Kashmir e.g. the technique, the colour scheme,
the blend of various art styles etc..
This art of Kashmiri painting lost its patronage
from the 11th century A.D onwards. The changed
socio-economic and political situation in
Kashmir added further to its decline. This led
to change in the Kashmir style of painting.
Since the times of Mughals , there was a more
forceful impact of Iranian art style on Kashmiri
painting. This can be discerned in the
paintings and pictures in manuscripts.
KR:What is the importance of Gilgit
SG: In the year 1938 A.D., Pt. Madhusudan
Kaul,then Head of State Archaeology Deptt.
discovered these manuscripts at Gilgit in a
small excavatory project. These manuscripts are
preserved at Srinagar in the Pratap Singh
Museum. One manuscript is written on palm leaves
while the otheris on birch bark. The first
manuscript is of the size 6cm. x 30 cm. It is
written in a script called Northern Cursive
Script. This script has descended from the
Late Gupta Script. The second manuscript
is of the size of 7.5cm x 30cm. Both there
manuscripts have wooden covers. There are icons
drawn on them. The first cover has a picture of
Lord Avalokiteshwar sporting ornaments. Two
disciples are sitting at the feet of the lord.
The disciples have put on the local attires of
the elicit. On the inside cover of the second
manuscript the picture of Lord Buddha sitting
on a Lotus in a meditative posture is depicted.
In the opinion of experts both these paintings
of Lord Avalokiteshwar and Lord Buddha belong to
a period between 7th & 8th century A.D. Further
these pictures are akin to and have similarity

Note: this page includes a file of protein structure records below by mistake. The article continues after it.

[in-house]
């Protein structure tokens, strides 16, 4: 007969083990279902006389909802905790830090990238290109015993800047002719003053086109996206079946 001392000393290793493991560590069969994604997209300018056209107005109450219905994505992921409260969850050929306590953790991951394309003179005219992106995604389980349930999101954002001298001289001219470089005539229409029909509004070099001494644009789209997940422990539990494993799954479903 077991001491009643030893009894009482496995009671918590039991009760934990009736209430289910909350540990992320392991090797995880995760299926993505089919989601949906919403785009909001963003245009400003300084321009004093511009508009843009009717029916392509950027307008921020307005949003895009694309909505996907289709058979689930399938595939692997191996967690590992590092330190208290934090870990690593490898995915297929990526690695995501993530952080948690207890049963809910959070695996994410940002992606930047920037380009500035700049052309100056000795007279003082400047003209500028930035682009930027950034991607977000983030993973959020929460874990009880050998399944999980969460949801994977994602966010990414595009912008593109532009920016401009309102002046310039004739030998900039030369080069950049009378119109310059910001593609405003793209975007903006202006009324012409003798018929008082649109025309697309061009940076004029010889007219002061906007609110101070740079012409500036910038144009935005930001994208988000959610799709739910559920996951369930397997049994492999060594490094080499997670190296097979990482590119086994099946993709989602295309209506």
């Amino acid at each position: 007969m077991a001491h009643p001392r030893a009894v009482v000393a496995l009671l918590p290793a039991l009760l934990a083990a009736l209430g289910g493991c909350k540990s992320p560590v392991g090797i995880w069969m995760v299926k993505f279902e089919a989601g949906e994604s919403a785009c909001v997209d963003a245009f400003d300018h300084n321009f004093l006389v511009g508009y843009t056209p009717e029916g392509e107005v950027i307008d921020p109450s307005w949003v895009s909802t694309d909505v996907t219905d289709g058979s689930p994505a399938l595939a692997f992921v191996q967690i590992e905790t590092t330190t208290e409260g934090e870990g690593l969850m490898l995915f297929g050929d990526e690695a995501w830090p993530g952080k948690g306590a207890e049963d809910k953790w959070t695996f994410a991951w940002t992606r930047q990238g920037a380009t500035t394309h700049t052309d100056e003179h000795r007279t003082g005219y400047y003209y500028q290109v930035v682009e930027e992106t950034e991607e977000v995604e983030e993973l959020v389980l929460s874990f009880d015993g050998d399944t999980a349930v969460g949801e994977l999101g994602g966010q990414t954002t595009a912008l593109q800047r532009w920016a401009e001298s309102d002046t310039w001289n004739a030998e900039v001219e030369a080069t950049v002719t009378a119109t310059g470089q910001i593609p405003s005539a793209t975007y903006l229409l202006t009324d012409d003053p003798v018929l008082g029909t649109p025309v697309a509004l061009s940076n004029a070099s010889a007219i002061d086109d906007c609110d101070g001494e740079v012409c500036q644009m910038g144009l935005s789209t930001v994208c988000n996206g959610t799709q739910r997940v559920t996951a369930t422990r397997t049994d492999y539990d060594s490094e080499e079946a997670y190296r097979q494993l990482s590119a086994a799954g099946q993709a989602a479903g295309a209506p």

with the traditional art of painting from
Foundkistan in Gandhara.
According to experts the pictures of Lord
Avalokiteshwar and Lord Buddha on the covers of
2nd manuscript belong to the 9th century. These
are in typical Kashmir style of painting. These
show convergence of Gandhara, Indian & Central
Gilgit manuscripts are masterpieces in the
history of Ancient India so far as the art
history is concerned. These manuscripts are
important for studying the evolution of the
Kashmir School of painting and the onward
journey of the same up to Tibet.
KR:Which religious sect in Kashmir was in
existence during the rule of the Kushans?
SG:During the 4th century
B.C. a religious cult called ‘Nagpuja Cult’ i.e.
serpent worshiping existed in Kashmir. During
the reign of Emperor Asoka, a Buddhist monk
named Majjahantika was sent to Kashmir
for propagation of the faith. When Majjhantika
arrived in Kashmir, he performed certain
miracles by the grace of heavenly bliss .
Araval, the Naga King of Kashmir, was highly
impressed and he surrendered before Majjahantika
along with his followers and converted to
Buddhism, shedding his earlier strong
Hieun-Tsang, the famous Chinese traveller,
visited Kashmir in the 7th century